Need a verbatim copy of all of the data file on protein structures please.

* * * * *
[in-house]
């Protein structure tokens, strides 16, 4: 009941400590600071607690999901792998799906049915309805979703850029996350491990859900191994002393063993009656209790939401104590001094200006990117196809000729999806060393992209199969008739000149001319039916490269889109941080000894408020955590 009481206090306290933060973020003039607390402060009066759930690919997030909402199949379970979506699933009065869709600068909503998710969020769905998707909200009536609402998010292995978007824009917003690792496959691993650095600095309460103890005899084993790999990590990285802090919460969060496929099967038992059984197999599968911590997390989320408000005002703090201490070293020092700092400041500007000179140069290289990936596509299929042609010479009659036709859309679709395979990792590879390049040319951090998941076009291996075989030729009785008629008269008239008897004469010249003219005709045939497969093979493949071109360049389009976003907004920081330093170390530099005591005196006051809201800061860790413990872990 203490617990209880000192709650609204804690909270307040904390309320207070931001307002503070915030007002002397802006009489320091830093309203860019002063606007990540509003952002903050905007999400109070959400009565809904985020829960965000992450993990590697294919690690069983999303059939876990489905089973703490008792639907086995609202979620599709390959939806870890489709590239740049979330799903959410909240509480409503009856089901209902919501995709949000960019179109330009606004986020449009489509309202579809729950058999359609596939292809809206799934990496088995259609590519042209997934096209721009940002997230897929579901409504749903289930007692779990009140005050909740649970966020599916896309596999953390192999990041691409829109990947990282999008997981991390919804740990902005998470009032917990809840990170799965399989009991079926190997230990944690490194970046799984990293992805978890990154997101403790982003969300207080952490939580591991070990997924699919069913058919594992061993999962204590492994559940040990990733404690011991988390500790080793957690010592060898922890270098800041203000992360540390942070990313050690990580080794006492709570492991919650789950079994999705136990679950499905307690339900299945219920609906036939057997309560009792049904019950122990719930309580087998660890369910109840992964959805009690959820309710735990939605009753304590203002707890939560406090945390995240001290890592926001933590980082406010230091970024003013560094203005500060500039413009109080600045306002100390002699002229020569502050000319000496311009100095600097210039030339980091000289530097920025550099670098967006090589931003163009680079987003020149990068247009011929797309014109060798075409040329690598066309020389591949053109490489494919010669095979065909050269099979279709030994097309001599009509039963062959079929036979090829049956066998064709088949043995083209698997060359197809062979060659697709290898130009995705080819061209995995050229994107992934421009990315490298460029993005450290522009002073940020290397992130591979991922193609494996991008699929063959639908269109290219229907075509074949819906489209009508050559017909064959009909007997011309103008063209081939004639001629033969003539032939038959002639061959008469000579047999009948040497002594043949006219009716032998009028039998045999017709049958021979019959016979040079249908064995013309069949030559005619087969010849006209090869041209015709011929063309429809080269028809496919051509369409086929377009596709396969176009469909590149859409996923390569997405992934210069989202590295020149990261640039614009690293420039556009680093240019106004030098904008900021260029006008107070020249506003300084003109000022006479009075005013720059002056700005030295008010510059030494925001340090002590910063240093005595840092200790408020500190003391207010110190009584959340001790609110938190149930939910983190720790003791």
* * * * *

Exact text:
[in-house]
């Protein structure tokens, strides 16, 4: 009941400590600071607690999901792998799906049915309805979703850029996350491990859900191994002393063993009656209790939401104590001094200006990117196809000729999806060393992209199969008739000149001319039916490269889109941080000894408020955590 009481206090306290933060973020003039607390402060009066759930690919997030909402199949379970979506699933009065869709600068909503998710969020769905998707909200009536609402998010292995978007824009917003690792496959691993650095600095309460103890005899084993790999990590990285802090919460969060496929099967038992059984197999599968911590997390989320408000005002703090201490070293020092700092400041500007000179140069290289990936596509299929042609010479009659036709859309679709395979990792590879390049040319951090998941076009291996075989030729009785008629008269008239008897004469010249003219005709045939497969093979493949071109360049389009976003907004920081330093170390530099005591005196006051809201800061860790413990872990 203490617990209880000192709650609204804690909270307040904390309320207070931001307002503070915030007002002397802006009489320091830093309203860019002063606007990540509003952002903050905007999400109070959400009565809904985020829960965000992450993990590697294919690690069983999303059939876990489905089973703490008792639907086995609202979620599709390959939806870890489709590239740049979330799903959410909240509480409503009856089901209902919501995709949000960019179109330009606004986020449009489509309202579809729950058999359609596939292809809206799934990496088995259609590519042209997934096209721009940002997230897929579901409504749903289930007692779990009140005050909740649970966020599916896309596999953390192999990041691409829109990947990282999008997981991390919804740990902005998470009032917990809840990170799965399989009991079926190997230990944690490194970046799984990293992805978890990154997101403790982003969300207080952490939580591991070990997924699919069913058919594992061993999962204590492994559940040990990733404690011991988390500790080793957690010592060898922890270098800041203000992360540390942070990313050690990580080794006492709570492991919650789950079994999705136990679950499905307690339900299945219920609906036939057997309560009792049904019950122990719930309580087998660890369910109840992964959805009690959820309710735990939605009753304590203002707890939560406090945390995240001290890592926001933590980082406010230091970024003013560094203005500060500039413009109080600045306002100390002699002229020569502050000319000496311009100095600097210039030339980091000289530097920025550099670098967006090589931003163009680079987003020149990068247009011929797309014109060798075409040329690598066309020389591949053109490489494919010669095979065909050269099979279709030994097309001599009509039963062959079929036979090829049956066998064709088949043995083209698997060359197809062979060659697709290898130009995705080819061209995995050229994107992934421009990315490298460029993005450290522009002073940020290397992130591979991922193609494996991008699929063959639908269109290219229907075509074949819906489209009508050559017909064959009909007997011309103008063209081939004639001629033969003539032939038959002639061959008469000579047999009948040497002594043949006219009716032998009028039998045999017709049958021979019959016979040079249908064995013309069949030559005619087969010849006209090869041209015709011929063309429809080269028809496919051509369409086929377009596709396969176009469909590149859409996923390569997405992934210069989202590295020149990261640039614009690293420039556009680093240019106004030098904008900021260029006008107070020249506003300084003109000022006479009075005013720059002056700005030295008010510059030494925001340090002590910063240093005595840092200790408020500190003391207010110190009584959340001790609110938190149930939910983190720790003791």